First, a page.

Renting vs Buying


  • Homeownership is a financial commitment, pre- and post-purchase
  • Buying may make sense if you plan to stay in your home for at least five to seven years
  • The math behind renting vs. buying

Buying a home is a big financial investment – perhaps the biggest one you’ll make in your life. Be sure to do your homework and carefully evaluate how you want to live and how much you can comfortably afford.

Homeownership can be very rewarding if you are properly prepared, know what to expect, and make informed financial decisions.

Is buying a home right for you? It may make sense if you:

  • Have reliable income, good credit, and documentation to verify your savings.
  • Can afford at least a 3% down payment and related closing costs.
  • Want a chance to build equity and be eligible for homeowner tax breaks and credits.
  • Have the time and money required for home maintenance and improvement projects.
  • Have an adequate cash reserve to withstand a loss of job, illness, or other financial setback.
  • Are planning on staying in your home for at least five years.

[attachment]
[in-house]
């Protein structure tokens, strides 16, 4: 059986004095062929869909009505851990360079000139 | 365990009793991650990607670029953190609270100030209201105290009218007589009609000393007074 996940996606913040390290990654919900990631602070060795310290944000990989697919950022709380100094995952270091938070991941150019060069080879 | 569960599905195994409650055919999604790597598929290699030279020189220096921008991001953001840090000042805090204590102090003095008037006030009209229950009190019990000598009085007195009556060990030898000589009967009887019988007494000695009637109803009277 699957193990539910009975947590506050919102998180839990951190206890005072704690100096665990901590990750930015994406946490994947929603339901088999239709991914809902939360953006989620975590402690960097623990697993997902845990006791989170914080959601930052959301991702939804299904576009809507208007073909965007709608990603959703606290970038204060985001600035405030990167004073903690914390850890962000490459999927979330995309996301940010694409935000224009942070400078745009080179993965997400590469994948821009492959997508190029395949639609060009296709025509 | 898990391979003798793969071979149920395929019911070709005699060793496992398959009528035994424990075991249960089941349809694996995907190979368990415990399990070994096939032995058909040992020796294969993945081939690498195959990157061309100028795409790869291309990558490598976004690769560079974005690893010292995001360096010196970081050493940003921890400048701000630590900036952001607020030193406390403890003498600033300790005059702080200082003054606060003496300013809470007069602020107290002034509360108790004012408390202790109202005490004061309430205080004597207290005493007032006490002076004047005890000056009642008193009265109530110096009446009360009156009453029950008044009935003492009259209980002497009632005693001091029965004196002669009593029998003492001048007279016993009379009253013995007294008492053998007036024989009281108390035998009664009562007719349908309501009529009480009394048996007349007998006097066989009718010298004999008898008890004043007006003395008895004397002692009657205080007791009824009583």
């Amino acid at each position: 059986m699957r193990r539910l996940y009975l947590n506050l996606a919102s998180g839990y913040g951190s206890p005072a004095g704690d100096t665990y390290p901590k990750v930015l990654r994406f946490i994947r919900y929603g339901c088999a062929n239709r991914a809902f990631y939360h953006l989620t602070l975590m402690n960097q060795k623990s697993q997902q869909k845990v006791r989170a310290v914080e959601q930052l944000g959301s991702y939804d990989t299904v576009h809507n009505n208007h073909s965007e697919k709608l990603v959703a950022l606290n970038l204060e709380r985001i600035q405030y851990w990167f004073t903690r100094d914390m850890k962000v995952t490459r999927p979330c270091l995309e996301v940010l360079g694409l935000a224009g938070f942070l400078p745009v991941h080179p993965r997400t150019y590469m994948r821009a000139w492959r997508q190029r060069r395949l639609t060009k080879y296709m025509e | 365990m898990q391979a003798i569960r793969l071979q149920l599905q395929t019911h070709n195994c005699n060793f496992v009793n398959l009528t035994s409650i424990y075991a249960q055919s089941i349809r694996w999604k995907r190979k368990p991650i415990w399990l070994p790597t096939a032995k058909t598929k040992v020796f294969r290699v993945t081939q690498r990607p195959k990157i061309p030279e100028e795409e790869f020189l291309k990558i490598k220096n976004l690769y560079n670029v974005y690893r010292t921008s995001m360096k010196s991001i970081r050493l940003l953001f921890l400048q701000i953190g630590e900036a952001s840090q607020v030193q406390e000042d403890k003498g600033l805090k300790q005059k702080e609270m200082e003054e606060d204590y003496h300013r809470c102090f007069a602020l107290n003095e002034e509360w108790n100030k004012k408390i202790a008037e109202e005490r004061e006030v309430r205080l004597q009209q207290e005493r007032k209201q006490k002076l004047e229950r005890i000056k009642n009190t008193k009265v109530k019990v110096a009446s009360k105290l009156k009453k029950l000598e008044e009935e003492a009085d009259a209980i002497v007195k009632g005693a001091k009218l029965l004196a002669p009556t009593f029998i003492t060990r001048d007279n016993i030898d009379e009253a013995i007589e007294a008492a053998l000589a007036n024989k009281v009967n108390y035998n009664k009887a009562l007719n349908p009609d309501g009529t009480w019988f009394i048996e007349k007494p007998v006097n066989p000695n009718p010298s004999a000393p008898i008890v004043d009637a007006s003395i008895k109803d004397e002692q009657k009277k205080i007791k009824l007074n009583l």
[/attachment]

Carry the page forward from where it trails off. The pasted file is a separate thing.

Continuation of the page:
Rent vs. Buy: Crunching the Numbers

The costs of renting or buying are varied, making it hard to tell which makes better financial sense.  Use our Rent vs. Buy calculator to evaluate the costs as illustrated for Sally and Darren in the example below.

Sally and Darren want to know if it makes better financial sense to rent or buy given their current $1,400 rent payment. How much home can they buy knowing they can afford a $1,400 monthly mortgage payment and can make a 5% down payment?


Monthly rent = $1,400
Monthly renter’s insurance = $10
Annual rent increase = 3.6%
Purchase price = $200,000 
Down payment = 5% ($10,000) 
Annual property tax = $2,000 
Annual homeowners insurance = $500 
Annual home maintenance = $2,000 
Mortgage rate = 4.5%* These inputs will result in a monthly mortgage payment around $1,400 when factoring in PMI

We’ve also put in other assumptions and costs for Sally and Darren, including: a 3% home appreciation rate, a $1,500 origination charge, $1,000 for settlement services, 3% for selling costs, a 33.8% state and federal tax rate, and a savings rate of zero.

The Outcome

With this scenario, Sally and Darren will save $92,216 by buying instead of renting over a seven year period. If they stay in their home for 15 years, they will save $273,558. Over 30 years, they’ll save $887,450.

Armed with this knowledge, Sally and Darren are better prepared to answer the rent vs. buy question.


  1. Homeownership is a long-term financial commitment
  2. Comparing the financial differences between renting and buying is complex.  Use our calculator.
  3. Long-term, Sally and Darren would benefit financially from homeownership

Categories: Buyers.